- 1West Midlands Centre for Adverse Drug Reactions, City Hospital, Birmingham B18 7QH, UK
- 2School of Clinical and Experimental Medicine, University of Birmingham, Birmingham B15 2TT, UK
- 3Green-Templeton College, Oxford, UK
- Correspondence to: R E Ferner
- Accepted 8 November 2013
Objective To review the beneficial and harmful effects of laughter.
Design Narrative synthesis.
Data sources and review methods We searched Medline (1946 to June 2013) and Embase (1974 to June 2013) for reports of benefits or harms from laughter in humans, and counted the number of papers in each category.
Results Benefits of laughter include reduced anger, anxiety, depression, and stress; reduced tension (psychological and cardiovascular); increased pain threshold; reduced risk of myocardial infarction (presumably requiring hearty laughter); improved lung function; increased energy expenditure; and reduced blood glucose concentration. However, laughter is no joke—dangers include syncope, cardiac and oesophageal rupture, and protrusion of abdominal hernias (from side splitting laughter or laughing fit to burst), asthma attacks, interlobular emphysema, cataplexy, headaches, jaw dislocation, and stress incontinence (from laughing like a drain). Infectious laughter can disseminate real infection, which is potentially preventable by laughing up your sleeve. As a side effect of our search for side effects, we also list pathological causes of laughter, among them epilepsy (gelastic seizures), cerebral tumours, Angelman’s syndrome, strokes, multiple sclerosis, and amyotrophic lateral sclerosis or motor neuron disease.
Conclusions Laughter is not purely beneficial. The harms it can cause are immediate and dose related, the risks being highest for Homeric (uncontrollable) laughter. The benefit-harm balance is probably favourable. It remains to be seen whether sick jokes make you ill or jokes in bad taste cause dysgeusia, and whether our views on comedians stand up to further scrutiny.
“Mirth . . . prorogues life, whets the wit, makes the body young, lively, and fit for any manner of employment.”
Robert Burton, The Anatomy of Melancholy (1621)
The BMJ has not dealt seriously with laughter since 1899, when an editorialist, following an Italian correspondent’s suggestion that telling jokes could treat bronchitis, proposed the term “gelototherapy” (in Greek gelōs means laughter; in Italian gelato means ice cream).1 The journal had, a year before, described heart failure following prolonged laughter in a 13 year old girl.2
We searched Medline from 1946 to June 2013 and Embase from 1974 to June 2013, using the search term “laugh$.mp” (fig 1⇓), removing animal studies and conference reports, and excluding papers on the Caribbean sponge Prosuberites laughlini and with authors called Laughing,3 Laughter,4 Laughton, or McLaughlin; none was particularly amusing. We discarded papers with opaque titles, such as “Gelotophobia and thinking styles in Sternberg’s theory”,5 and publications that proved irrelevant, such as “Another exciting use for the cantaloupe”6 (which described practising endoscopy on melons). We identified three classes of findings: benefits from laughter, harms from laughter, and conditions causing pathological laughter. We discussed the uncertain cases.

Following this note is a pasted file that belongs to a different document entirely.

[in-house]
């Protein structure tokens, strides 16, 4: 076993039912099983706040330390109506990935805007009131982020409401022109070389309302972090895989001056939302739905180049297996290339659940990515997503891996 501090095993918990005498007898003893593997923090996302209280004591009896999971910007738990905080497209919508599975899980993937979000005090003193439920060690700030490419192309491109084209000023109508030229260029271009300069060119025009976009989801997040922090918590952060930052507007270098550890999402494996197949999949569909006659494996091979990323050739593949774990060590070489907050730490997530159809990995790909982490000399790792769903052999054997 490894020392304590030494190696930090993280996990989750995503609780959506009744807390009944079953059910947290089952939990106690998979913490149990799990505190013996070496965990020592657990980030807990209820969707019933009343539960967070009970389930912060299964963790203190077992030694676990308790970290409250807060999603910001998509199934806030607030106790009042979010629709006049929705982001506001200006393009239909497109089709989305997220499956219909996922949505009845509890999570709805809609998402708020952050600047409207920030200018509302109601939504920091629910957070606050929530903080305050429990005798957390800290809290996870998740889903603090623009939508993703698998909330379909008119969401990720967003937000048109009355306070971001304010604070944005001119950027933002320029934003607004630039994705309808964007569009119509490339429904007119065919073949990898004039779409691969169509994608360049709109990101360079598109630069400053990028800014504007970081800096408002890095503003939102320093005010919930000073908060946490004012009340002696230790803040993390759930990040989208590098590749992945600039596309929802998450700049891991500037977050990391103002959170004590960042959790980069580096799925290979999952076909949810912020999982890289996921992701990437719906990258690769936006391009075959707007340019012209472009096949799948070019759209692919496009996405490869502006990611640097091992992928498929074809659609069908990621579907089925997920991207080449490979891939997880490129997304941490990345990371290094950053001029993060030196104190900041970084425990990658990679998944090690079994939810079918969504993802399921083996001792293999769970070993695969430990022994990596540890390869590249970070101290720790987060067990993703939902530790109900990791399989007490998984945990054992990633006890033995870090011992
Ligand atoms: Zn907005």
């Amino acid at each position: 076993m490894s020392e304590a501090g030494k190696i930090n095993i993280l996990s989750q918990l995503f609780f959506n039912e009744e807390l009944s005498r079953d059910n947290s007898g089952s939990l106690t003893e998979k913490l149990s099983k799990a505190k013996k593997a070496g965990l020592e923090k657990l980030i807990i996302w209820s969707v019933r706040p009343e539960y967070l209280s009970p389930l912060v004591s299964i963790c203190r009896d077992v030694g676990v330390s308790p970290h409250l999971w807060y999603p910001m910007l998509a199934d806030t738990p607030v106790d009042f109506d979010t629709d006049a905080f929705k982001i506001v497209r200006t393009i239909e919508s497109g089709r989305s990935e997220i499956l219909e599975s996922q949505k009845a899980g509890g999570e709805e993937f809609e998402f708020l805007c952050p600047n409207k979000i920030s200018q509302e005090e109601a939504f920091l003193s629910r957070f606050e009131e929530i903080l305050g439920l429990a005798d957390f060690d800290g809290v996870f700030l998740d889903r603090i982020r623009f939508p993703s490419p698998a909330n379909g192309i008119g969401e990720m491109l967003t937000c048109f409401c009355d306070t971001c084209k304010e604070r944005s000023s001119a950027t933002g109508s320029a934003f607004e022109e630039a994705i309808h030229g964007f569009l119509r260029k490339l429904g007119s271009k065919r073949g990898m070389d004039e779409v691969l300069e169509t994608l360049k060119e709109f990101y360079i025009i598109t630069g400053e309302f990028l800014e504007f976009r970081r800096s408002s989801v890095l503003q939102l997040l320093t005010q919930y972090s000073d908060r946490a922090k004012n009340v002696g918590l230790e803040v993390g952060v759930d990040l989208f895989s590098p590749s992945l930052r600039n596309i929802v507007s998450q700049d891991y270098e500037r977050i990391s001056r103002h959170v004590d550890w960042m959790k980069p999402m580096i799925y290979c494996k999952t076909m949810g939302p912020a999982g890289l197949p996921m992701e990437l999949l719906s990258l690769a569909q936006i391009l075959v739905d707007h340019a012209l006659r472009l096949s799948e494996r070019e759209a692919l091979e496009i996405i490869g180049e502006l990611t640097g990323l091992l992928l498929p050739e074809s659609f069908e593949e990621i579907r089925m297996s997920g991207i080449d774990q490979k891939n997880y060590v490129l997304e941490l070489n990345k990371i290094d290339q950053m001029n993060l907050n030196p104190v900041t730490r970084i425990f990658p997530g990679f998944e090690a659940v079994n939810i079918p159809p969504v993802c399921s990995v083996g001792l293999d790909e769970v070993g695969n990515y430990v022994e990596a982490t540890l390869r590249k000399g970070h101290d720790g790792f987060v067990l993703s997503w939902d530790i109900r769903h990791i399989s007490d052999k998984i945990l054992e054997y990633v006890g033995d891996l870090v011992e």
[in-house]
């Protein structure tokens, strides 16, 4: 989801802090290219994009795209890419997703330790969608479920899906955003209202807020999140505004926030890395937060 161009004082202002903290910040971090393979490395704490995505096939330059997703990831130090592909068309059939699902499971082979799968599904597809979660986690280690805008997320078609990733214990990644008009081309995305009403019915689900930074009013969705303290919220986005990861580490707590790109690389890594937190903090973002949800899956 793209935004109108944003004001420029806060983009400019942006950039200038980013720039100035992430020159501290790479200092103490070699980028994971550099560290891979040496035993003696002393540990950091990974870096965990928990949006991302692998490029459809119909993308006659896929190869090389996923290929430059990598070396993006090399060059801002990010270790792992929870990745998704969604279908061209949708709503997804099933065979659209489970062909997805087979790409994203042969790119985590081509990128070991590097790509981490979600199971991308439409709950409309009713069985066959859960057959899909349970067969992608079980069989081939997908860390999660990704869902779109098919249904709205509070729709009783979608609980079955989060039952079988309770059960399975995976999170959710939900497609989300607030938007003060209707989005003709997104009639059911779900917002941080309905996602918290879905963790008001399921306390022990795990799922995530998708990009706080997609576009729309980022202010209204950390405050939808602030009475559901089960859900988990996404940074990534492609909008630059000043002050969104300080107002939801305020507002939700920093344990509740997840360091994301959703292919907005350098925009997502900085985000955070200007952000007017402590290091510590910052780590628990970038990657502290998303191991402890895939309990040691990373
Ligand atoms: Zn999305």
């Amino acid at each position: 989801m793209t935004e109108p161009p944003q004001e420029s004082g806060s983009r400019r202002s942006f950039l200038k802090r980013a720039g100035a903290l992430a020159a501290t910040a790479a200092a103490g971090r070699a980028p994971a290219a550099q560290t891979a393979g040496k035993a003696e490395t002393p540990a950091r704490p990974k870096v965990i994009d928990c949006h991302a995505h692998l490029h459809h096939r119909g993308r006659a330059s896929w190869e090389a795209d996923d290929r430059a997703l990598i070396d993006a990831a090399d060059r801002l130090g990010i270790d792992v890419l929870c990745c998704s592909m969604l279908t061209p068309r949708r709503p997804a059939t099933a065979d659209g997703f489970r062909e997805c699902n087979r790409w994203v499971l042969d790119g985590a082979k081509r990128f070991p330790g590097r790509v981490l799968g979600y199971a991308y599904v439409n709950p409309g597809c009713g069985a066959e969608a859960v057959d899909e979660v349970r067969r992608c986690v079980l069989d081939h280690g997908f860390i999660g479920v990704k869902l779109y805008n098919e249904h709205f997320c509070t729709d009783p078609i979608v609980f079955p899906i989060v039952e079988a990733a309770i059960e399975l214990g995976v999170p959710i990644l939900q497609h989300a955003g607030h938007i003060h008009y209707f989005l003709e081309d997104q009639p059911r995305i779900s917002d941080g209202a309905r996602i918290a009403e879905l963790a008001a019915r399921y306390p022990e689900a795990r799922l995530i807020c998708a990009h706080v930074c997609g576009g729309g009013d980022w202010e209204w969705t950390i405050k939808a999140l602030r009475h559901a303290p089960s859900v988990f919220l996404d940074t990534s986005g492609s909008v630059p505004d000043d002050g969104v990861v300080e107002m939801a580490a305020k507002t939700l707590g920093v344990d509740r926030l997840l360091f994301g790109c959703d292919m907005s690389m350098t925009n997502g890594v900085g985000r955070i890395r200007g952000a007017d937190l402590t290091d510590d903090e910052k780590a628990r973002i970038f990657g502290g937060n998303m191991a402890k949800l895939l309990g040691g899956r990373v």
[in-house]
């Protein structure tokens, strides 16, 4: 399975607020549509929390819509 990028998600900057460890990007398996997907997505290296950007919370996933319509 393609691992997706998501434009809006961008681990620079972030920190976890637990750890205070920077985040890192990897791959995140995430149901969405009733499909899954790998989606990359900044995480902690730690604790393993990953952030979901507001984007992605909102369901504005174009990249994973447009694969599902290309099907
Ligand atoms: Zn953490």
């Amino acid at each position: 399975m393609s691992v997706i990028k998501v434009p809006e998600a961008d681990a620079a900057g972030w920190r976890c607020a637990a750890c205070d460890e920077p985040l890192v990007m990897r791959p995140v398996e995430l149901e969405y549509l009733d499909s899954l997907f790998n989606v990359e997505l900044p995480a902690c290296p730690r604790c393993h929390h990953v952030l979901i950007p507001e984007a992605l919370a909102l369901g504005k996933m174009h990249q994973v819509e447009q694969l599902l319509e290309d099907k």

Dr Patch Adams advocated therapeutic clowning, declaring that “I have done vast numbers of clowning experiments . . . and have found friendliness and celebrating life to be the heavy artillery of the love strategy.”7 However, the benefits of laughter have often been assumed rather than demonstrated.
We concentrated on mirthful or “unintentional” laughter, also called Duchenne laughter, since Duchenne first demonstrated that genuine laughter is characterised by contraction of both the zygomatic and the orbicularis oculi muscles (fig 2⇓).8
Psychological and psychiatric benefits
Life satisfaction and laughter have been associated with one another,9 but reciprocal causality has not been confirmed. Laughter can increase pain thresholds,10 although hospital clowns had no discernible effect on distress in children undergoing minor surgery.11 Perhaps surgical patients derive no advantage from being in stitches.
Some psychoanalysts believe that a joke can substitute for interpretation—provided that the patient appreciates the joke. Others, however, view jokes as undesirable, because they circumvent resistance to psychic exposure and may be regarded as seductive.15 Ken Dodd pertinently observed that Freud, who thought that laughter conserved psychic energy, never played second house Friday night at the Glasgow Empire.
Laughter reduces arterial wall stiffness16 and improves endothelial function.17 So perhaps it relieves more than one kind of tension. Laughing lowers your risk of myocardial infarction,18 and reduces recurrence after myocardial infarction in diabetes.19 So, reading the Christmas BMJ could add years to your life.
Laughter induced by a clown improved lung function in patients with chronic obstructive pulmonary disease.20 One of the study’s authors was a clown, something only alleged of other studies.
In healthy people, “genuine laughter” for 15 minutes increased energy expenditure by up to 167.2 kJ (40 kcal).21 Laughter induced by a comedy show attenuated the postprandial increase in glucose in diabetes by 2.5 mmol/L compared with a “monotonous lecture.”22 A day of merriment could therefore consume over 8360 kJ (2000 kcal), improve glycaemic control, and cure obesity.
Lord Chesterfield said of the act of procreation that “the pleasure is momentary, the position ridiculous, and the expense damnable.” His first proposition has been refuted,23 but a pioneering study has confirmed the second.24 A clown, dressed as a chef de cuisine, entertained would-be mothers for 12-15 minutes after in vitro fertilisation and embryo transfer. His saucy jokes were a recipe for success— the pregnancy rate was 36% in those whom he entertained compared with 20% in the controls (adjusted odds ratio 2.67; 95% confidence interval 1.36 to 5.24).25 Clowning may cost effectively vitiate Lord Chesterfield’s last proposition.
Sometimes life imitates art: “A surgeon proceeded to read [to me] the diverting history of ‘The Lady Rohesia’ [from The Ingoldsby Legends], and how she was cured of her quinsy . . . The story caused me to laugh, and this led to the bursting of the [tonsillar] abscess, and to my cure without the use of cold steel.”26